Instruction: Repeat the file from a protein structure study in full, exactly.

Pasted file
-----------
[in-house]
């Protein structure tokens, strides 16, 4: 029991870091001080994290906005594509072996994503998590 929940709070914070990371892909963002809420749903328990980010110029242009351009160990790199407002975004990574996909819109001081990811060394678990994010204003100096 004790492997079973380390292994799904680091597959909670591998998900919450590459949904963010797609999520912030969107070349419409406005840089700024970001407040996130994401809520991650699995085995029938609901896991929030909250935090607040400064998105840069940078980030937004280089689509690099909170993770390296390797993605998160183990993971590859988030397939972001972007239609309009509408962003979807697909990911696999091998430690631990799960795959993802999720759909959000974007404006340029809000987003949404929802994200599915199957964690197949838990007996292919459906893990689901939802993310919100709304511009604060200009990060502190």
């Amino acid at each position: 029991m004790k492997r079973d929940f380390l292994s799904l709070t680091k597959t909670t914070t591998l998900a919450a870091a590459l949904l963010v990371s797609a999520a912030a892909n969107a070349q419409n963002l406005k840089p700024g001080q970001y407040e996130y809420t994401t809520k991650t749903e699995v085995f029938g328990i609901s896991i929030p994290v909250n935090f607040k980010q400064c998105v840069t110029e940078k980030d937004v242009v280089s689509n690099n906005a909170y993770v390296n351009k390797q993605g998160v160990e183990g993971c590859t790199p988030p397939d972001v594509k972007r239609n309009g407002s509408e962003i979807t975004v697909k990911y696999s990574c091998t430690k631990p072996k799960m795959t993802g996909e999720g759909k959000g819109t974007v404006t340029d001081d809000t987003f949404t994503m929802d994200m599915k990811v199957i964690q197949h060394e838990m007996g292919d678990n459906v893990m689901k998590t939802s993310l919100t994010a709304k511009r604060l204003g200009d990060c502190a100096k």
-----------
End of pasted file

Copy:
[in-house]
């Protein structure tokens, strides 16, 4: 029991870091001080994290906005594509072996994503998590 929940709070914070990371892909963002809420749903328990980010110029242009351009160990790199407002975004990574996909819109001081990811060394678990994010204003100096 004790492997079973380390292994799904680091597959909670591998998900919450590459949904963010797609999520912030969107070349419409406005840089700024970001407040996130994401809520991650699995085995029938609901896991929030909250935090607040400064998105840069940078980030937004280089689509690099909170993770390296390797993605998160183990993971590859988030397939972001972007239609309009509408962003979807697909990911696999091998430690631990799960795959993802999720759909959000974007404006340029809000987003949404929802994200599915199957964690197949838990007996292919459906893990689901939802993310919100709304511009604060200009990060502190």
């Amino acid at each position: 029991m004790k492997r079973d929940f380390l292994s799904l709070t680091k597959t909670t914070t591998l998900a919450a870091a590459l949904l963010v990371s797609a999520a912030a892909n969107a070349q419409n963002l406005k840089p700024g001080q970001y407040e996130y809420t994401t809520k991650t749903e699995v085995f029938g328990i609901s896991i929030p994290v909250n935090f607040k980010q400064c998105v840069t110029e940078k980030d937004v242009v280089s689509n690099n906005a909170y993770v390296n351009k390797q993605g998160v160990e183990g993971c590859t790199p988030p397939d972001v594509k972007r239609n309009g407002s509408e962003i979807t975004v697909k990911y696999s990574c091998t430690k631990p072996k799960m795959t993802g996909e999720g759909k959000g819109t974007v404006t340029d001081d809000t987003f949404t994503m929802d994200m599915k990811v199957i964690q197949h060394e838990m007996g292919d678990n459906v893990m689901k998590t939802s993310l919100t994010a709304k511009r604060l204003g200009d990060c502190a100096k």